Paul Krugman's article entitled "Greece's Economy Is a Lesson for Republicans in the U.S." published in the New York Times on July 10 says that Greece offers major lessons for us regardless of its economic size, which is roughly equal to that of Miami. The article continues, "To understand the real lessons of Greece, you need to be aware of two crucial points. The first is that the 'We're Greece!' crowd has a truly remarkable track record when it comes to economic forecasting: They've been wrong about everything, year after year, but refuse to learn from their mistakes. The people now saying that Greece offers an object lesson in the dangers of government debt, and that America is headed down the same road, are the same people who predicted soaring interest rates and runaway inflation in 2010; then, when it didn't happen, they predicted soaring rates and runaway inflation in 2011; then, well, you get the picture." Concerning the second mistake of Main Street economists, particularly the Republicans, about the Greek crisis, Krugman suggests, "The second is that the story you've heard about Greece — that it borrowed too much, and its excessive debt led to the current crisis — is seriously incomplete." I agree that the narrative of Greece borrowing too much and going bankrupt is incomplete and wrong. Greece did not go bankrupt because it borrowed too much, but because it failed to grow at a rate that would allow it to pay its debts and it failed to use it monetary policy effectively. In other words, it has grown poor because of the incompatibility between its fiscal policy and monetary policy. At this juncture, Krugman argues, "Today, however, Greek debt is over 170 percent of GDP and still rising. Is that because Greece just kept on borrowing? Actually, no — Greek debt is up only 6 percent since 2009, although that's partly because it received some debt relief in 2012. The main point, however, is that the ratio of debt to GDP is up because GDP is down by more than 20 percent. And why is GDP down? Largely because of the austerity measures Greece's creditors forced it to impose."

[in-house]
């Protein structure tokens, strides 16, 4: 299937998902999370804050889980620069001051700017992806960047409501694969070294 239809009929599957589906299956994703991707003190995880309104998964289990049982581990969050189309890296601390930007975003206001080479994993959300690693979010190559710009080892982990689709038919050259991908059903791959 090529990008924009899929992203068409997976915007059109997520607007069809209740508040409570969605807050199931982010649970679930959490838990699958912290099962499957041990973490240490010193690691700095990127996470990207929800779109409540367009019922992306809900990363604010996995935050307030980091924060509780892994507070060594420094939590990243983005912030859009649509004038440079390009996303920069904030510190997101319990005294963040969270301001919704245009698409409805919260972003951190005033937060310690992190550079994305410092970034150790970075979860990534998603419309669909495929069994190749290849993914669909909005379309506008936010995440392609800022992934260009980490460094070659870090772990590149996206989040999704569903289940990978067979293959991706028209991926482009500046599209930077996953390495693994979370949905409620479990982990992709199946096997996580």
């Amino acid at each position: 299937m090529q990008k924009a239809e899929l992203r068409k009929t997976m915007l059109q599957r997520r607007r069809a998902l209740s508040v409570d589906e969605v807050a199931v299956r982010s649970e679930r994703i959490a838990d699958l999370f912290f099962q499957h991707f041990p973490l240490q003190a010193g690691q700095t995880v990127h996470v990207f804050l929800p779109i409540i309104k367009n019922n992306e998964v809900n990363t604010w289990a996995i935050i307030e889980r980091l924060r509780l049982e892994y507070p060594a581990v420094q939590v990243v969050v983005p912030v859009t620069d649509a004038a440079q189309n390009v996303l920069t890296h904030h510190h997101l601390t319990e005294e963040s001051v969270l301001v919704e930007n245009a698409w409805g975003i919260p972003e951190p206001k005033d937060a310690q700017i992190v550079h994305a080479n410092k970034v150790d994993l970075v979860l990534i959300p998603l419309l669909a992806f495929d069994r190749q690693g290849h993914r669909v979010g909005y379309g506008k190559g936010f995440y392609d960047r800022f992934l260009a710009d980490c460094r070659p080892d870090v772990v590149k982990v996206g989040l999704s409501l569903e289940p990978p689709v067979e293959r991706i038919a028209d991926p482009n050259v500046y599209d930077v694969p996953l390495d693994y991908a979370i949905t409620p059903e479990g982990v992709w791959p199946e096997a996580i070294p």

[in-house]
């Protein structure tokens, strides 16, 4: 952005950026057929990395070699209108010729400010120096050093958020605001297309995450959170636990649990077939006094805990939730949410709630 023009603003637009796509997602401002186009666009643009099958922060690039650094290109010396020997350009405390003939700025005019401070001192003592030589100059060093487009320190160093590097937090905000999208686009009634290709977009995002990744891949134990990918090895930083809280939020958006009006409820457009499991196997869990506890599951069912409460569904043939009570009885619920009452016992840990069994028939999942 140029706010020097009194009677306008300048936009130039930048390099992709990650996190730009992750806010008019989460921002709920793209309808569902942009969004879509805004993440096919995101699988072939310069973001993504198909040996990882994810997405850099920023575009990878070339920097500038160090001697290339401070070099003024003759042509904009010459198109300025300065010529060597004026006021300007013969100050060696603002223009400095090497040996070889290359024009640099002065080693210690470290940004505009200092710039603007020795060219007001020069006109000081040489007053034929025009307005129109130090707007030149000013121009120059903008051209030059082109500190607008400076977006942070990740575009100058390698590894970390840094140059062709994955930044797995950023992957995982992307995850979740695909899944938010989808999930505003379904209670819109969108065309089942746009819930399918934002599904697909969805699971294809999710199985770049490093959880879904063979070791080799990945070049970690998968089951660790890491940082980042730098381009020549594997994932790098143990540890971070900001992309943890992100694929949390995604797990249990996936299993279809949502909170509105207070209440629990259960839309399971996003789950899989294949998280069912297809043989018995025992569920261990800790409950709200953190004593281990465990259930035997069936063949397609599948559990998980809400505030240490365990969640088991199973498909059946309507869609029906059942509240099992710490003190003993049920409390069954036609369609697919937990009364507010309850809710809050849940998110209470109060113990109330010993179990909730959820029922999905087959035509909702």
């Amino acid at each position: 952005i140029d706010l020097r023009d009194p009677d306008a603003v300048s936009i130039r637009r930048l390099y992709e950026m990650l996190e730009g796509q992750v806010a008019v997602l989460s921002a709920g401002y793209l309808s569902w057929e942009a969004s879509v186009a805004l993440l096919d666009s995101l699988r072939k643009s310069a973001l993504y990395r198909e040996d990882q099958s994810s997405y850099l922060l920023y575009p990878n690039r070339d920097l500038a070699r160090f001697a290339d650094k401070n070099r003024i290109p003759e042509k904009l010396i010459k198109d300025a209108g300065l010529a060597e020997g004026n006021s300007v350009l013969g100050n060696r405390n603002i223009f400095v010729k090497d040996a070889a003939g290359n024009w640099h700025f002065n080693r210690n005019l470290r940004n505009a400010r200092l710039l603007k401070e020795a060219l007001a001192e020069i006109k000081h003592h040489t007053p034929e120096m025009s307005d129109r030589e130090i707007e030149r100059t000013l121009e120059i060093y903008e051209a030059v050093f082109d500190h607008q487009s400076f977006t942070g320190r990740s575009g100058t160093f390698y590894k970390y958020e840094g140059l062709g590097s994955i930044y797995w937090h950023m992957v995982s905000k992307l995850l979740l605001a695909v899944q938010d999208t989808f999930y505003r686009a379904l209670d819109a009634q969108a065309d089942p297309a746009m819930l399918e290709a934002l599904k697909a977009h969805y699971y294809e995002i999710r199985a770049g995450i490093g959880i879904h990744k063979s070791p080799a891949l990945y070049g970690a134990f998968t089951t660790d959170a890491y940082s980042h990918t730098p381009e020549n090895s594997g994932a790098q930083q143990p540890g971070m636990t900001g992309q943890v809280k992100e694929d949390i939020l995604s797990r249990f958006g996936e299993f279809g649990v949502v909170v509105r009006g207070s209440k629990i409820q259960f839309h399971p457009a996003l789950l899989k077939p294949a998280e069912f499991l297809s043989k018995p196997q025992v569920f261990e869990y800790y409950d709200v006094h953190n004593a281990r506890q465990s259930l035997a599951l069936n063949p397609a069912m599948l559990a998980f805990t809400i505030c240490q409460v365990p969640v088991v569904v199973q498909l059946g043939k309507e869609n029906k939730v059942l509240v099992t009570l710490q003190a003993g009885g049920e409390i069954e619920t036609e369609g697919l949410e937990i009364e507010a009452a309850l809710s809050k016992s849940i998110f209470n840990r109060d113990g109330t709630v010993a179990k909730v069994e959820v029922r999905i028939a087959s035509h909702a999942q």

Krugman simply suggests that Greece should leave the overvalued euro that prevents it from practicing its own monetary policy and should actualize a new cautious growth model that suits its economic condition. He objects to the fact that there is a fiscal policy of austerity; but there is no compatible monetary policy and that processes such as borrowing and growth are separate from each other. Krugman says that the U.S.'s Republicans offer policies that are similar to the ones that led Greece to bankruptcy, and they want the U.S. to cut down on all public expenditures, particularly health expenses, with the exception of military spending, as much as possible, keep interest rates up, make the dollar extremely valuable and further reduce the taxes collected from the rich. Krugman is right in his argument. The Republicans want this straitjacket for the U.S. and are putting both the U.S. and the world at risk of a great economic crisis. The tailor who sews this straitjacket is not just the Republicans in the U.S. In Turkey as well, some figures from the ruling Justice and Development Party (AK Party) and all opposition parties uphold this straitjacket. For instance, the economic policy of the Republican People's Party (CHP), which is gearing up to become a coalition partner of the AK Party, is no different from this straitjacket propounded by Krugman. Other than that, the AK Party's ministries that administrate the economy mainly promoted the understanding that led to the Greek crisis. President Recep Tayyip Erdoğan has always criticized this understanding that keeps public expenditures down as much as possible. This understanding eases imports and borrowing and makes exports difficult by making the Turkish lira extremely valuable with high interest rates. Turkey could have further grown by creating job opportunities in this process, but it was largely prevented from doing this by the impact of neoliberal policies. Today, the IMF and rating agencies recommend these impoverishing economic policies to Latin American and Asian countries, as they did with Turkey. If they do not practice these policies, rating agencies threaten them with downgrading their scores. Likewise, rating agencies and the Western media advises that a coalition government in Turkey should accept these policies as its guiding principles. However, it is now very difficult to put Turkey into the same straitjacket as Greece.